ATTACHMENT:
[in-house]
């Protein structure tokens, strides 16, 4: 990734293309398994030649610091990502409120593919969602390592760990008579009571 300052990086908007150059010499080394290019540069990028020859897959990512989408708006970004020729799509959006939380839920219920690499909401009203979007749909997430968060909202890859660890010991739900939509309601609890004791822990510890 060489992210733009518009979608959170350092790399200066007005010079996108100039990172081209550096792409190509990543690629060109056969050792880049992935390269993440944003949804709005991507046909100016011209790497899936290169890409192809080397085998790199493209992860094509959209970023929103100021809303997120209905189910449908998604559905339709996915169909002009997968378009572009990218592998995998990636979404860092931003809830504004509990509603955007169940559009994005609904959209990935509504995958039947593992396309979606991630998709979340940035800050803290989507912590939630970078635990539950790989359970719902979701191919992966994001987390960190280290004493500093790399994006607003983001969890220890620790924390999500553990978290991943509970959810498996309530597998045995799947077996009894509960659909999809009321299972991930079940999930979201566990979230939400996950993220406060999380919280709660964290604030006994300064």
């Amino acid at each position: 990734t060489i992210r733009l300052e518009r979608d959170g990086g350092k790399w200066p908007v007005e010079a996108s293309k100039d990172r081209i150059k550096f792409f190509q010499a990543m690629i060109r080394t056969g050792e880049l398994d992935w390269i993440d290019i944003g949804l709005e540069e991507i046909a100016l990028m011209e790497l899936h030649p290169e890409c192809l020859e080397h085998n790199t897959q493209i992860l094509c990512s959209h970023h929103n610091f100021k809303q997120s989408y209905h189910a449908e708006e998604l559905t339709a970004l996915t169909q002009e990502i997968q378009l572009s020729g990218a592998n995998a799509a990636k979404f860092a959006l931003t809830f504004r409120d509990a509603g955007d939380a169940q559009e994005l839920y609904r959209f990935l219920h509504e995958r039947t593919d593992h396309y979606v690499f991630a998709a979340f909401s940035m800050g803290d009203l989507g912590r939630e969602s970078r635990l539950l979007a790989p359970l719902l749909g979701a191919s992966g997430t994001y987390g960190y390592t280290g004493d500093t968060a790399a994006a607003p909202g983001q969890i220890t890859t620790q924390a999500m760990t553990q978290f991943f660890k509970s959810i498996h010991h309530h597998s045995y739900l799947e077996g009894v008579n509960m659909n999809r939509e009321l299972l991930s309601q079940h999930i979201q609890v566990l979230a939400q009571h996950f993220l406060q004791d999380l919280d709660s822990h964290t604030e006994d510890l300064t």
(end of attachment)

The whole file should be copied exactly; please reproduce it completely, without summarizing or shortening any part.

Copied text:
[in-house]
């Protein structure tokens, strides 16, 4: 990734293309398994030649610091990502409120593919969602390592760990008579009571 300052990086908007150059010499080394290019540069990028020859897959990512989408708006970004020729799509959006939380839920219920690499909401009203979007749909997430968060909202890859660890010991739900939509309601609890004791822990510890 060489992210733009518009979608959170350092790399200066007005010079996108100039990172081209550096792409190509990543690629060109056969050792880049992935390269993440944003949804709005991507046909100016011209790497899936290169890409192809080397085998790199493209992860094509959209970023929103100021809303997120209905189910449908998604559905339709996915169909002009997968378009572009990218592998995998990636979404860092931003809830504004509990509603955007169940559009994005609904959209990935509504995958039947593992396309979606991630998709979340940035800050803290989507912590939630970078635990539950790989359970719902979701191919992966994001987390960190280290004493500093790399994006607003983001969890220890620790924390999500553990978290991943509970959810498996309530597998045995799947077996009894509960659909999809009321299972991930079940999930979201566990979230939400996950993220406060999380919280709660964290604030006994300064």
């Amino acid at each position: 990734t060489i992210r733009l300052e518009r979608d959170g990086g350092k790399w200066p908007v007005e010079a996108s293309k100039d990172r081209i150059k550096f792409f190509q010499a990543m690629i060109r080394t056969g050792e880049l398994d992935w390269i993440d290019i944003g949804l709005e540069e991507i046909a100016l990028m011209e790497l899936h030649p290169e890409c192809l020859e080397h085998n790199t897959q493209i992860l094509c990512s959209h970023h929103n610091f100021k809303q997120s989408y209905h189910a449908e708006e998604l559905t339709a970004l996915t169909q002009e990502i997968q378009l572009s020729g990218a592998n995998a799509a990636k979404f860092a959006l931003t809830f504004r409120d509990a509603g955007d939380a169940q559009e994005l839920y609904r959209f990935l219920h509504e995958r039947t593919d593992h396309y979606v690499f991630a998709a979340f909401s940035m800050g803290d009203l989507g912590r939630e969602s970078r635990l539950l979007a790989p359970l719902l749909g979701a191919s992966g997430t994001y987390g960190y390592t280290g004493d500093t968060a790399a994006a607003p909202g983001q969890i220890t890859t620790q924390a999500m760990t553990q978290f991943f660890k509970s959810i498996h010991h309530h597998s045995y739900l799947e077996g009894v008579n509960m659909n999809r939509e009321l299972l991930s309601q079940h999930i979201q609890v566990l979230a939400q009571h996950f993220l406060q004791d999380l919280d709660s822990h964290t604030e006994d510890l300064t």